World’s Future Hinges On Peace Between Faiths, Islamic Scholars Tell Pope

Pope Benedict XVI and the Archbishop of Canterbury, Dr Rowan Williams, have been sent copies of the document, which focuses on the shared beliefs of the religions, such as the worship of one god, and the requirement to live in peace with one’s neighbours.

The letter says: “Muslims and Christians together make up well over half of the world’s population. Without peace and justice between these two religious communities, there can be no meaningful peace in the world. The future of the world depends on peace between Muslims and Christians.”

The 29-page document argues that the basis for this understanding can be found in the religions’ common principles: “Love of the One God, and love of the neighbour.”

Supporting their argument with quotations from both the Bible and the Koran, the signatories say that Mohammed was told the same truths that had already been revealed to previous Christian and Jewish prophets, including Jesus.

But the scholars also stress that there is more at stake than “polite ecumenical dialogue” between religious leaders.

“With the terrible weaponry of the modern world; with Muslims and Christians intertwined everywhere as never before, no side can unilaterally win a conflict between more than half of the world’s inhabitants. Thus our common future is at stake. The very survival of the world itself is perhaps at stake,” the letter says.

The letter says that the Koran entreats Muslims to treat Christians and Jews with particular friendship – but it also warns against aggression from Christians.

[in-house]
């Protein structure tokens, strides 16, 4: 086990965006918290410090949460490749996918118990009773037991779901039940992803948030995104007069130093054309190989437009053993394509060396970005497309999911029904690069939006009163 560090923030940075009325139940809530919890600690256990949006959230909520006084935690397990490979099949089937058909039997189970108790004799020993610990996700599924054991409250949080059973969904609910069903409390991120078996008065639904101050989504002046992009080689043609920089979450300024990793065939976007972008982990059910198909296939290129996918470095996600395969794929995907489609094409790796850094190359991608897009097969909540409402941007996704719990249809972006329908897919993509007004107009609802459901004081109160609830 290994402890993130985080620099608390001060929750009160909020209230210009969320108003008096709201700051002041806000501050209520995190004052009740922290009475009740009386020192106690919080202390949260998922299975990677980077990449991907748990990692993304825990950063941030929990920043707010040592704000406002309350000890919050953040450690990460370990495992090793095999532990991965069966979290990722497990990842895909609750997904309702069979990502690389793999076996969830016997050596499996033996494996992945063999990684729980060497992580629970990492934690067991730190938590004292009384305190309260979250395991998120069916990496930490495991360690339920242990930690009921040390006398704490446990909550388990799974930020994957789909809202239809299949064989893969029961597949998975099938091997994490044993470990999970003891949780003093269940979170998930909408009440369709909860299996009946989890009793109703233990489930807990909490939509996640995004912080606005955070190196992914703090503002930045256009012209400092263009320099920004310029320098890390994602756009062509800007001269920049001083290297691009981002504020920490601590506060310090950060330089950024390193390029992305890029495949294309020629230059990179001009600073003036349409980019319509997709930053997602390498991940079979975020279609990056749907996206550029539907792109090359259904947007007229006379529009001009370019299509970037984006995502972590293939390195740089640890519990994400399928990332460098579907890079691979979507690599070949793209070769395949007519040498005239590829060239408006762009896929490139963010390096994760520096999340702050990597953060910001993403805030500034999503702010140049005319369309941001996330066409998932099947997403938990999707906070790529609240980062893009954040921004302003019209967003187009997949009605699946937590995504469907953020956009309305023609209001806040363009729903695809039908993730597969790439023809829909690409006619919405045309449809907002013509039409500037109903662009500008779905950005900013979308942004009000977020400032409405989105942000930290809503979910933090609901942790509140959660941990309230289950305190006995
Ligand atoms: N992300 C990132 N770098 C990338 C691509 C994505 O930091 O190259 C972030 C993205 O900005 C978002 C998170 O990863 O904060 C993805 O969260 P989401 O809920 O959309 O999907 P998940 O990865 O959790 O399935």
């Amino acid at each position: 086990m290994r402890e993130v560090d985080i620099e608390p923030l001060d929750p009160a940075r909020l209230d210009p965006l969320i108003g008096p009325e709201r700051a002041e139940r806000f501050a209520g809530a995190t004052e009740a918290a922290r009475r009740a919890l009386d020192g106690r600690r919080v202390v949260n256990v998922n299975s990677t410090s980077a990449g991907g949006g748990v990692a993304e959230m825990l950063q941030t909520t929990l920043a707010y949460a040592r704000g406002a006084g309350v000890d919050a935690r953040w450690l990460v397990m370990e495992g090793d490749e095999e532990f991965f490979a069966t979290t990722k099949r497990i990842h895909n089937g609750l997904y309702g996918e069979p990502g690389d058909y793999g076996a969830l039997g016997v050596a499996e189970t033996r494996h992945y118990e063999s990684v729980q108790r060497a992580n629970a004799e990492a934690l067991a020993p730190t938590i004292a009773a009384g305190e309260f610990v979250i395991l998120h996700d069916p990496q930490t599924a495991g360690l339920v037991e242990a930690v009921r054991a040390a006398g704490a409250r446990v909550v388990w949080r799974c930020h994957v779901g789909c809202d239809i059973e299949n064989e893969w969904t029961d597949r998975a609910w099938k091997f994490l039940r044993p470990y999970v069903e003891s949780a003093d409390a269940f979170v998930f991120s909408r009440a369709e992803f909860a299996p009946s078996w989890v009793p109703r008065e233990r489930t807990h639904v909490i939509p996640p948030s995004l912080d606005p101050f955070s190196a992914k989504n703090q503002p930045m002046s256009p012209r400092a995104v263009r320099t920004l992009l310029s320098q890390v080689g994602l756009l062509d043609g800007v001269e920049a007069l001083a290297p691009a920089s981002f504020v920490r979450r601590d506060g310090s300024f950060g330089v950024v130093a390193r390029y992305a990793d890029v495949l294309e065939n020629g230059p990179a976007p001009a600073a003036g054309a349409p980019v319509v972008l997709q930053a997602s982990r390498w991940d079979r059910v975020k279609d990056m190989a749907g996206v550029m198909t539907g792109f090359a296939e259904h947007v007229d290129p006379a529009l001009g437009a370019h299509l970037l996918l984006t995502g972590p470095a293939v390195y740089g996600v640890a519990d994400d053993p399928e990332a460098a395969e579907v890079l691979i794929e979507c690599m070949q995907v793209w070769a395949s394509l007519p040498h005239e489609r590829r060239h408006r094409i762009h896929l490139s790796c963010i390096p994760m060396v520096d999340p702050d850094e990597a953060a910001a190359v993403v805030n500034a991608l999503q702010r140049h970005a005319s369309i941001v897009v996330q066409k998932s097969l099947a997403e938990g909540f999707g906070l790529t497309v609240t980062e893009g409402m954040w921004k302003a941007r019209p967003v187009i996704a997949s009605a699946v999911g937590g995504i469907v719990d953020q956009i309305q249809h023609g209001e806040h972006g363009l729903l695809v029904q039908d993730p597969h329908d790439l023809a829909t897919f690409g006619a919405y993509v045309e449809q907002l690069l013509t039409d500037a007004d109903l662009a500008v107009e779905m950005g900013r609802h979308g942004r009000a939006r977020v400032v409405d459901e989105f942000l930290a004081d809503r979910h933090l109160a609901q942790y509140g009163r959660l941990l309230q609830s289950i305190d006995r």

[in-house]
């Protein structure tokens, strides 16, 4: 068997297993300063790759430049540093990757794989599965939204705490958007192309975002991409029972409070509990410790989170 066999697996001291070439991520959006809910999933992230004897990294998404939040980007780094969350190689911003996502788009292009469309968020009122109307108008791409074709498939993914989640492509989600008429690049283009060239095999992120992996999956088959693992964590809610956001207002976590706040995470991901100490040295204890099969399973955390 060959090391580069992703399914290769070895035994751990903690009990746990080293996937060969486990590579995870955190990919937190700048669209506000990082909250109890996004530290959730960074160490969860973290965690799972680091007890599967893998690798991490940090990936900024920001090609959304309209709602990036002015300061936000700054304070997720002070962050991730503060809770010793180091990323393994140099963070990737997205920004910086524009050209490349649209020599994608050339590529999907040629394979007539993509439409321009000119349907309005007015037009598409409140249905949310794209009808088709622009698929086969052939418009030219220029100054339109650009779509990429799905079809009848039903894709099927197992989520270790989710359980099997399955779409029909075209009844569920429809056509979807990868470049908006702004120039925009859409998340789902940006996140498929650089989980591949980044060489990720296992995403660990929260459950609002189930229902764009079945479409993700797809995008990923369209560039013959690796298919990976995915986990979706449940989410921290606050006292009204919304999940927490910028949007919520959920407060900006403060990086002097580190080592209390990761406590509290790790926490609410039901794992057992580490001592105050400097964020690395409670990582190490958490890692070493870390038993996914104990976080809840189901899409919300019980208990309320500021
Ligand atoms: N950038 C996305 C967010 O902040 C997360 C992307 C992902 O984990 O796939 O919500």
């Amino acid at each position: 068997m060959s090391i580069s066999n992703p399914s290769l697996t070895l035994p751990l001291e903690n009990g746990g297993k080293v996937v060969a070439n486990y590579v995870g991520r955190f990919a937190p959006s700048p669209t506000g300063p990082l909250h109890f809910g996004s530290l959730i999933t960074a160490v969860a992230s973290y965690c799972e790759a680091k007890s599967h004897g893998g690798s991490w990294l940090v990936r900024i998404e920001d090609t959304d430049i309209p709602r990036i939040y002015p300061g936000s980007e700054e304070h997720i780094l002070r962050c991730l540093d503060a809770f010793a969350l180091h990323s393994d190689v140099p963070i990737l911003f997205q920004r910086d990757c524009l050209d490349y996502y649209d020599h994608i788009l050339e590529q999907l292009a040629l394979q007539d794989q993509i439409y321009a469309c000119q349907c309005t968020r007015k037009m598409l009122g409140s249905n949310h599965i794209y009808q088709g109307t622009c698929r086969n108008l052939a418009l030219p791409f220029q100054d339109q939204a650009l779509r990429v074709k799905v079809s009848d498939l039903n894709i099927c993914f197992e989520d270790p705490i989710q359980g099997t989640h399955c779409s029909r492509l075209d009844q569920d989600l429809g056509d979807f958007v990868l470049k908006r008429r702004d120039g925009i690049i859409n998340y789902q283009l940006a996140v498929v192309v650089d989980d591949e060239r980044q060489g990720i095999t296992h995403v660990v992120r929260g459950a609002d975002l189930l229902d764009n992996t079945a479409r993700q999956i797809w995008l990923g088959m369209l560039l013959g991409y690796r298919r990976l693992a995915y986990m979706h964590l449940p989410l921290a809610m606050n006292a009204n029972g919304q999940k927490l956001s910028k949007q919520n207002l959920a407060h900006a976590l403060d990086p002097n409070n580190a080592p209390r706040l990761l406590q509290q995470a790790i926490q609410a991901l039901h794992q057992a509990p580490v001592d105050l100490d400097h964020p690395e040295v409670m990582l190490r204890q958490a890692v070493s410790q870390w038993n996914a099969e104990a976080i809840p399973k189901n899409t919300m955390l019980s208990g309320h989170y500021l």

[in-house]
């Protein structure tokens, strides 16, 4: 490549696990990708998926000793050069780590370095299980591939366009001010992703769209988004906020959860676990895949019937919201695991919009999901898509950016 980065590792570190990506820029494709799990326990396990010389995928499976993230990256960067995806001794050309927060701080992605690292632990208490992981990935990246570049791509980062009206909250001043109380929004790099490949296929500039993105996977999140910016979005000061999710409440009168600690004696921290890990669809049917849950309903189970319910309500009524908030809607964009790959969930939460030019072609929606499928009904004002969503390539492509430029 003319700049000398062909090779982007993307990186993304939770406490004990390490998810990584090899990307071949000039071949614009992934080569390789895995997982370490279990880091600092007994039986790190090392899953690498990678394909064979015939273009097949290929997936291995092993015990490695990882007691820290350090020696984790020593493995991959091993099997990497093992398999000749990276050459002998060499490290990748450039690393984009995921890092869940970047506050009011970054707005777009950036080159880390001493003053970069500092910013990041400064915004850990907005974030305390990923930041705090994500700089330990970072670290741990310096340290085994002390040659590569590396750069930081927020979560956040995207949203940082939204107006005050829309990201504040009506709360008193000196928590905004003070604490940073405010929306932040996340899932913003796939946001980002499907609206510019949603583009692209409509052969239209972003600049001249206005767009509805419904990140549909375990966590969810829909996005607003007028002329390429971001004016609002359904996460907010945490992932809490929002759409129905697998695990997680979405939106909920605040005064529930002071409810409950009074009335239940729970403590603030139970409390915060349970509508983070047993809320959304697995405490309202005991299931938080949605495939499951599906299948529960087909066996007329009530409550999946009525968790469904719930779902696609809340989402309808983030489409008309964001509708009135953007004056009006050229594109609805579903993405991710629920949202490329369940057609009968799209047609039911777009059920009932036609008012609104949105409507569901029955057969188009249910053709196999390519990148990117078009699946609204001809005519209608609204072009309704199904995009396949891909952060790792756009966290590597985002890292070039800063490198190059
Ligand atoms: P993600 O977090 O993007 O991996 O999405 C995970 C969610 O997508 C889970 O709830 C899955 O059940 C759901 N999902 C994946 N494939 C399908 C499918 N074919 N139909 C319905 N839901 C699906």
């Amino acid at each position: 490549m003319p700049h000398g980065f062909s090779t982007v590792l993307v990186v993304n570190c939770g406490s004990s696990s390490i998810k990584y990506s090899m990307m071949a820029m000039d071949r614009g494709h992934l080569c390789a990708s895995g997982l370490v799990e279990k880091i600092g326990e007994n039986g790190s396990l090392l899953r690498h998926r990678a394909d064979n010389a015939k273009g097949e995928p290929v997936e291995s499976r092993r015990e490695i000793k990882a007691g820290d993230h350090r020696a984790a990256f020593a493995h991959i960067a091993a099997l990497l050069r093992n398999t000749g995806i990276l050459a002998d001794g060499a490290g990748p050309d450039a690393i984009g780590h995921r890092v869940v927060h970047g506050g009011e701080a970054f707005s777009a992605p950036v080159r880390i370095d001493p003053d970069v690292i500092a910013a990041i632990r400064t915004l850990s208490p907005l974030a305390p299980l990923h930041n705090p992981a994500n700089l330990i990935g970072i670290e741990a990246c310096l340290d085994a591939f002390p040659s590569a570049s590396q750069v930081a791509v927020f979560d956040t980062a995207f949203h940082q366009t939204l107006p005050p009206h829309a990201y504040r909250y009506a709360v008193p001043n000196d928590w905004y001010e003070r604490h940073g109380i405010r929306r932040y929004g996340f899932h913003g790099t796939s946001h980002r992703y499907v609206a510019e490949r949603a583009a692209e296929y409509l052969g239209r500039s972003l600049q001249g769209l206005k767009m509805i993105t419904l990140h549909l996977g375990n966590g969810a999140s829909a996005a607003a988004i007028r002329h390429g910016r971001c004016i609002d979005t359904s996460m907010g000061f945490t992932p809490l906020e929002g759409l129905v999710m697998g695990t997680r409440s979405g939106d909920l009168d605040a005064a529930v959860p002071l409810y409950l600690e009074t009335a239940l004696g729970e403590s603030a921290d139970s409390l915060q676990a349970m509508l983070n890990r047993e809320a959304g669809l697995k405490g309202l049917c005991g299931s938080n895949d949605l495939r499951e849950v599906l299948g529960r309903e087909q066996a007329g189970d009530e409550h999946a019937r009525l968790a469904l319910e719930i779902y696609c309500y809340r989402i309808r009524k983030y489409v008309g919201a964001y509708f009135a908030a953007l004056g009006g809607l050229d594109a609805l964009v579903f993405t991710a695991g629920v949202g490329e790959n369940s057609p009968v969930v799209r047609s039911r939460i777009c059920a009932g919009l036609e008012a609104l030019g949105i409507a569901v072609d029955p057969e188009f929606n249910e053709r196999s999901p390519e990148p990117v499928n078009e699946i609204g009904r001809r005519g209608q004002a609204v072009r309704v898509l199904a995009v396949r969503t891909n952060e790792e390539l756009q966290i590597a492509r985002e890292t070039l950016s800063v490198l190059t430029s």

“We say to Christians that we are not against them and that Islam is not against them-so long as they do not wage war against Muslims on account of their religion, oppress them and drive them out of their homes,” it says.

Organised by the Royal Aal al-Bayt Institute for Islamic Thought, a non-governmental organisation based in Amman, Jordan, the document comes a year after another open letter to the Pope following a controversial speech in which he quoted a medieval text linking Islam and violence.

The Institute said: “This historic letter is intended by its 138 signatories as an open invitation to Christians to unite with Muslims over the most essential aspects of their respective faiths – the principles of love of one God and love of the neighbour.

“It is hoped that the recognition of this common ground will provide the followers of both faiths with a shared understanding that will serve to defuse tensions around the world.”


More than 130 prominent Islamic scholars have written to Christian leaders around the world, calling for greater understanding between the two religions and warning that the world’s future may depend on peaceful relations between Muslims and Christians.